In the 73rd minute, the UCLA men’s soccer team was quickly on the attack. The Cal defenders looked ready, outnumbering the Bruins in the fastbreak. In most cases, the Bears’ defense would have found a way to clear the ball.
But what came next was soccer at its best and most beautiful. Like a choreographed dance, three UCLA players shredded the Cal defense with their lightning-quick passes. Five passes later, midfielder Ryan Hollingshead shot the ball past a frozen Kevin Peach in the goal for the Bruins’ third goal.
That was the final nail in the coffin for the Cal men’s soccer team’s day (6-3-1, 1-1 in the Pac-12). The Bears’ undefeated streak in Edwards Stadium this season ended with a 3-1 loss to No. 9 UCLA (7-1-2, 2-0) on Sunday.
It was a bitter finish to a thrilling start to Cal’s Pac-12 season this weekend. Two days before, the Bears defeated San Diego State in a 1-0 victory with a golden goal in the 108th minute.
For the first half against the Bruins, neither side had an advantage. Both teams couldn’t manufacture any legitimate goal opportunities in the first 45 minutes.
It was a battle of two distinctly different styles of soccer in the first half. UCLA was the more agile and stealthy team, craftily controlling the pace of the game. Cal was brute force, using its collective size advantage to win the ball and overpower the defense.
But when the second half started, the Bruins came out as the more dominant team. As Cal head coach Kevin Grimes was left scratching his head by the bench, the Bears fell back deeper and deeper into a hole.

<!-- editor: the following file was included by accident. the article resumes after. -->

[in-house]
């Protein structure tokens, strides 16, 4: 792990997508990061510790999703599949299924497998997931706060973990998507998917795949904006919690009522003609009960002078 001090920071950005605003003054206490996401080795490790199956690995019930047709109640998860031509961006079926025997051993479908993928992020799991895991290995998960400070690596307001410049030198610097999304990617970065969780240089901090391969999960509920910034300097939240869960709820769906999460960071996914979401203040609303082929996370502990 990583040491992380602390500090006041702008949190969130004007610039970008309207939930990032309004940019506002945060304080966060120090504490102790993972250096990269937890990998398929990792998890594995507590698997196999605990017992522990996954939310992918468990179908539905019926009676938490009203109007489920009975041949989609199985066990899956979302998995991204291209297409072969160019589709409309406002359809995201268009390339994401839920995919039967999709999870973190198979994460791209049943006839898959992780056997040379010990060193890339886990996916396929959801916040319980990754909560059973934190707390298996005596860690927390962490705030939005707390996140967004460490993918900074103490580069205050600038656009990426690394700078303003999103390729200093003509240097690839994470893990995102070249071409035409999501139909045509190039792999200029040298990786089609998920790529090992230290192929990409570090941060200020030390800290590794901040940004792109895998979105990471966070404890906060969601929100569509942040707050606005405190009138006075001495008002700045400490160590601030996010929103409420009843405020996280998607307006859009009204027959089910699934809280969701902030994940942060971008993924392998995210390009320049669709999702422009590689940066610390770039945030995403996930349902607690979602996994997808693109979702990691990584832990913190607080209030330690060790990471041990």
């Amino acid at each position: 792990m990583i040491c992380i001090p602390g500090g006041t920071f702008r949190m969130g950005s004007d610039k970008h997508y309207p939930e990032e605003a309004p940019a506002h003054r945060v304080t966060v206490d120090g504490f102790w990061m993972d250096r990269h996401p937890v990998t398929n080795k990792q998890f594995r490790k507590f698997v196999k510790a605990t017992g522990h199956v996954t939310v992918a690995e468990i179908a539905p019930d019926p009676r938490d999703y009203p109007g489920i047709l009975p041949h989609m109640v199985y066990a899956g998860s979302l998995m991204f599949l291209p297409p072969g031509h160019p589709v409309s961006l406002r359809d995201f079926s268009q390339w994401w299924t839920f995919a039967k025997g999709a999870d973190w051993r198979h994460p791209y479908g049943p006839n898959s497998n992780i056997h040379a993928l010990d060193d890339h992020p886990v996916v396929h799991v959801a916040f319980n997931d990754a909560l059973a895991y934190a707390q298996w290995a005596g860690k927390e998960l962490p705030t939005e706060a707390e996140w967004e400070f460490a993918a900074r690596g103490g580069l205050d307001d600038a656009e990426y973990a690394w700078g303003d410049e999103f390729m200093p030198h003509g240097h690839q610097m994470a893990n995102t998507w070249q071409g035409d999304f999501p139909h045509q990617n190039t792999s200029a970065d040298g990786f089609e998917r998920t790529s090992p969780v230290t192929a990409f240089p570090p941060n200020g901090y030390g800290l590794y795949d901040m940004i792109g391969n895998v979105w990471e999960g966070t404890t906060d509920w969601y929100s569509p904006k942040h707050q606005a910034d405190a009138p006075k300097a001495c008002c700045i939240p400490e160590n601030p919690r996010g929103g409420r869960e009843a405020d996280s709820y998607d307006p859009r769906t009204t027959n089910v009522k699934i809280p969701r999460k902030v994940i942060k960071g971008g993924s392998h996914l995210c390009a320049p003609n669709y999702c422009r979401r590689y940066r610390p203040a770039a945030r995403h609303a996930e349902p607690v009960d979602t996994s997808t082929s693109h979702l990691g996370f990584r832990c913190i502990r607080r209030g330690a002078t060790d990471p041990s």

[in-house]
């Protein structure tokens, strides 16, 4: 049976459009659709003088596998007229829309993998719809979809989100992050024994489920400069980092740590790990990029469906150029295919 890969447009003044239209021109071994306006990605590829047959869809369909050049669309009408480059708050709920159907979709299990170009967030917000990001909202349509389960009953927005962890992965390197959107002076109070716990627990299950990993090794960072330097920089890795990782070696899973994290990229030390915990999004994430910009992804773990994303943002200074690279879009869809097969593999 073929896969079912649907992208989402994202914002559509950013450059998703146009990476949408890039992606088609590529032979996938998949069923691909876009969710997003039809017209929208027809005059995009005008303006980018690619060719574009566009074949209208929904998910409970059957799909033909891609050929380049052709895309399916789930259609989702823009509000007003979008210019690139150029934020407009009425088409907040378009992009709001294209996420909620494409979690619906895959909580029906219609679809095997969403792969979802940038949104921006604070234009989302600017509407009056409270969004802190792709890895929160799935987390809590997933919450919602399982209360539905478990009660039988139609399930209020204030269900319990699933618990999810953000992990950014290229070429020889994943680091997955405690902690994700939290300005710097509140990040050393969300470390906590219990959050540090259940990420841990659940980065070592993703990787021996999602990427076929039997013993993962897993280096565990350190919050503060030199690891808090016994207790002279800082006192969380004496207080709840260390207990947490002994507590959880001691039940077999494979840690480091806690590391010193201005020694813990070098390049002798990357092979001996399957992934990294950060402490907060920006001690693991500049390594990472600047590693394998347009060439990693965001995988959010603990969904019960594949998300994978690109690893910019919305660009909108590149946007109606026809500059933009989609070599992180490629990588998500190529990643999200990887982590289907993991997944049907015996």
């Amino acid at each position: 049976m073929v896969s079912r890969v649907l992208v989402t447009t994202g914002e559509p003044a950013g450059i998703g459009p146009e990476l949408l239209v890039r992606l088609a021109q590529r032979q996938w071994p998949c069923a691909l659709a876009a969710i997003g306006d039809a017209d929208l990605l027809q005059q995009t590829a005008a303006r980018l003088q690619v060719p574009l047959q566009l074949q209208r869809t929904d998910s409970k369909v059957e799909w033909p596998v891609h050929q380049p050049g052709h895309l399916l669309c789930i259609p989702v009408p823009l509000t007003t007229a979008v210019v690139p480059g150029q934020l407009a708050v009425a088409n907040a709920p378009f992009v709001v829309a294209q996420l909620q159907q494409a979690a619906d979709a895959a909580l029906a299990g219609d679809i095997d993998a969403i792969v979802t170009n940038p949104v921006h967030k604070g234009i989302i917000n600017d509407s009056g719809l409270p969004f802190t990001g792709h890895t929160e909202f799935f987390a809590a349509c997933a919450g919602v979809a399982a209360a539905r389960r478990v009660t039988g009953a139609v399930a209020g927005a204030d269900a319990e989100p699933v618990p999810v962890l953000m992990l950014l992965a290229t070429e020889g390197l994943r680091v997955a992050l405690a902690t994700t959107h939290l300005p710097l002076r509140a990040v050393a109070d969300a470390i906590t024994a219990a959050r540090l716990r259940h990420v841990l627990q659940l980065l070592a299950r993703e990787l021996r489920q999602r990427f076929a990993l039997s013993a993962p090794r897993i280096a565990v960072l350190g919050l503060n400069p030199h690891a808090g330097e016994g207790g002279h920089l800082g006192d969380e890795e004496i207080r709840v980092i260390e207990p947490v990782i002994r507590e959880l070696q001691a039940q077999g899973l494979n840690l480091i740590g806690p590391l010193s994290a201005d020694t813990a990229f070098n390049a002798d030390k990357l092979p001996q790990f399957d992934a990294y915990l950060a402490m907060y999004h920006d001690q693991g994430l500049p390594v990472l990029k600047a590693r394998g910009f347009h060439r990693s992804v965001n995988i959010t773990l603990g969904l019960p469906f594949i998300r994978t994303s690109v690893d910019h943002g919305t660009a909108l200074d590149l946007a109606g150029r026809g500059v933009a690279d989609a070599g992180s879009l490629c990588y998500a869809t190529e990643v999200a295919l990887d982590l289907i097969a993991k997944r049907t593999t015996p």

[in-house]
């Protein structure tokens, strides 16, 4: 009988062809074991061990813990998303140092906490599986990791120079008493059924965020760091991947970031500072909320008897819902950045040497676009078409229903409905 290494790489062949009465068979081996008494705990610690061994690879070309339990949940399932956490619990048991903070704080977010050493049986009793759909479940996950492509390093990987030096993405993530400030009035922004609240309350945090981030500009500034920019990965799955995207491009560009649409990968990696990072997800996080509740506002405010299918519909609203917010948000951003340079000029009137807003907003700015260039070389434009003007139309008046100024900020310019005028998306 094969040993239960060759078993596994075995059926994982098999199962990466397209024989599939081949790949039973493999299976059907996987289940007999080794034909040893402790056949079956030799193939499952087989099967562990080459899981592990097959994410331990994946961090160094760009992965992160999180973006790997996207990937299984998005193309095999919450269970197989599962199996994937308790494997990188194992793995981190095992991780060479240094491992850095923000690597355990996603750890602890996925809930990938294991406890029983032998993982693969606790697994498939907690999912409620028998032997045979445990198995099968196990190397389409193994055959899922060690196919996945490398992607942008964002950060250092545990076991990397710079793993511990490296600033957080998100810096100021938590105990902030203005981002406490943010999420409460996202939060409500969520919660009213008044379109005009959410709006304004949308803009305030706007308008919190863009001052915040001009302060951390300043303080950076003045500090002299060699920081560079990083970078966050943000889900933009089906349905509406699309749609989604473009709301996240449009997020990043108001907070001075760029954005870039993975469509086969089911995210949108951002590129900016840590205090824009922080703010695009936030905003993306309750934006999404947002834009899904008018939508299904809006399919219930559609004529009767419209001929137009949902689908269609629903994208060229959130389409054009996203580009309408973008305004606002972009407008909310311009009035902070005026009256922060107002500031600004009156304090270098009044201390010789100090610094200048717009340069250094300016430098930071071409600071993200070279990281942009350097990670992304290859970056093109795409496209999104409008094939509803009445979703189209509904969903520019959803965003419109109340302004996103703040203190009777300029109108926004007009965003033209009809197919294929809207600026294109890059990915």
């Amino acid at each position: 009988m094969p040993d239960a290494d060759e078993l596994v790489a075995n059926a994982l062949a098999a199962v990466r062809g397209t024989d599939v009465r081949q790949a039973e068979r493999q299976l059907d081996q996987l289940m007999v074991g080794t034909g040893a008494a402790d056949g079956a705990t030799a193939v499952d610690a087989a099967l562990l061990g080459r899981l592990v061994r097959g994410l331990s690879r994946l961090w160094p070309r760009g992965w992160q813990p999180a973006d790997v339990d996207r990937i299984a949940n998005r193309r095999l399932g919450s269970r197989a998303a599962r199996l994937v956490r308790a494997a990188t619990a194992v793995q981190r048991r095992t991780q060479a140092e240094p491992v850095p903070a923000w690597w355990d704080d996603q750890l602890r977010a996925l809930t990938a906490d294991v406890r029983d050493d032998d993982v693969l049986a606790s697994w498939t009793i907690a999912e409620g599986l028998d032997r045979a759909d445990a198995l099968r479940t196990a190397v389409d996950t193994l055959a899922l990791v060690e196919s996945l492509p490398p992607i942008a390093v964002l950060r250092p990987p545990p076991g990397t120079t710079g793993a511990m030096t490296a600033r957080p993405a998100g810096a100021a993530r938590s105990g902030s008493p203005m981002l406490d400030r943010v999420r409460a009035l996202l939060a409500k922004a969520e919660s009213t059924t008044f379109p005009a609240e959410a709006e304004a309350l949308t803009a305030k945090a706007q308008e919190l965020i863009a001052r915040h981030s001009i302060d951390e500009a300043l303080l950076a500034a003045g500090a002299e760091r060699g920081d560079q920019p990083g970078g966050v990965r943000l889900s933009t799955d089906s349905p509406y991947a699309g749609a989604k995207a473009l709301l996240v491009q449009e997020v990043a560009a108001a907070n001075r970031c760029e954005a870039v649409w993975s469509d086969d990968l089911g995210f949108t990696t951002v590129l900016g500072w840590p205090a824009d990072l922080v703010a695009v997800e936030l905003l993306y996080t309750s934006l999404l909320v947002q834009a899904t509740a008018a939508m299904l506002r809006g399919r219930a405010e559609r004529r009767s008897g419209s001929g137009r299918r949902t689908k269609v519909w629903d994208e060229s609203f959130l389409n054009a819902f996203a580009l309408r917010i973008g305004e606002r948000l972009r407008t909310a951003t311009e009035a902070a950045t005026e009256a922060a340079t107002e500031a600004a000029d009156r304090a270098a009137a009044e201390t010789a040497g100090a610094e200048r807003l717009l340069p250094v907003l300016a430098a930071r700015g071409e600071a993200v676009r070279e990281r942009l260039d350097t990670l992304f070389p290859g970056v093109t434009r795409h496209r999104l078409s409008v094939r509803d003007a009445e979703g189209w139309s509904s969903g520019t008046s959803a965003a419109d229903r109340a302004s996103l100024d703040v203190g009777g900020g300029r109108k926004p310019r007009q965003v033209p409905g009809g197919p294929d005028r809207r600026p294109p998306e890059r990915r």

“For whatever reason, we were just flat to start the second half,” Grimes said. “It was just about a 20-minute spell in the beginning of the second half where we looked out of sorts.”
In the 55th minute, UCLA forward Victor Chavez scored the first goal with a low volley from outside the box. Six minutes later, midfielder Victor Munoz doubled the lead with a tap-in from Hollingshead’s cross.
Down 2-0, Cal relentlessly attacked. But the Bears’ forwards could not find a way to keep possession of the ball, killing any offensive momentum the defenders and midfielders have mustered.
“Forwards needed to hold the ball and let the team get up (the field) as a whole,” midfielder Seth Casiple said. “We needed to keep possession higher up in the field.”
The forwards collectively struggled against both San Diego State and UCLA this weekend. In addition to looking disconnected with the midfielders in attacks, the strikers also tallied eight offsides in the two matches that stunted any developing momenta.
“It’s essentially concentration and alertness,” Grimes said on the offsides. “We don’t have a drill for offsides. We got to check out some video reviews.”
After falling behind 3-0 in the 73rd minute, the Bears finally broke the drought with a free kick goal by Casiple in the 89th minute. The consolation goal was too late to turn around the rudely awakening loss to the best team in the Pac-12.
“What separates them (from the rest) is that teams like UCLA play like this consistently every day, Friday or Sunday,” Casiple said.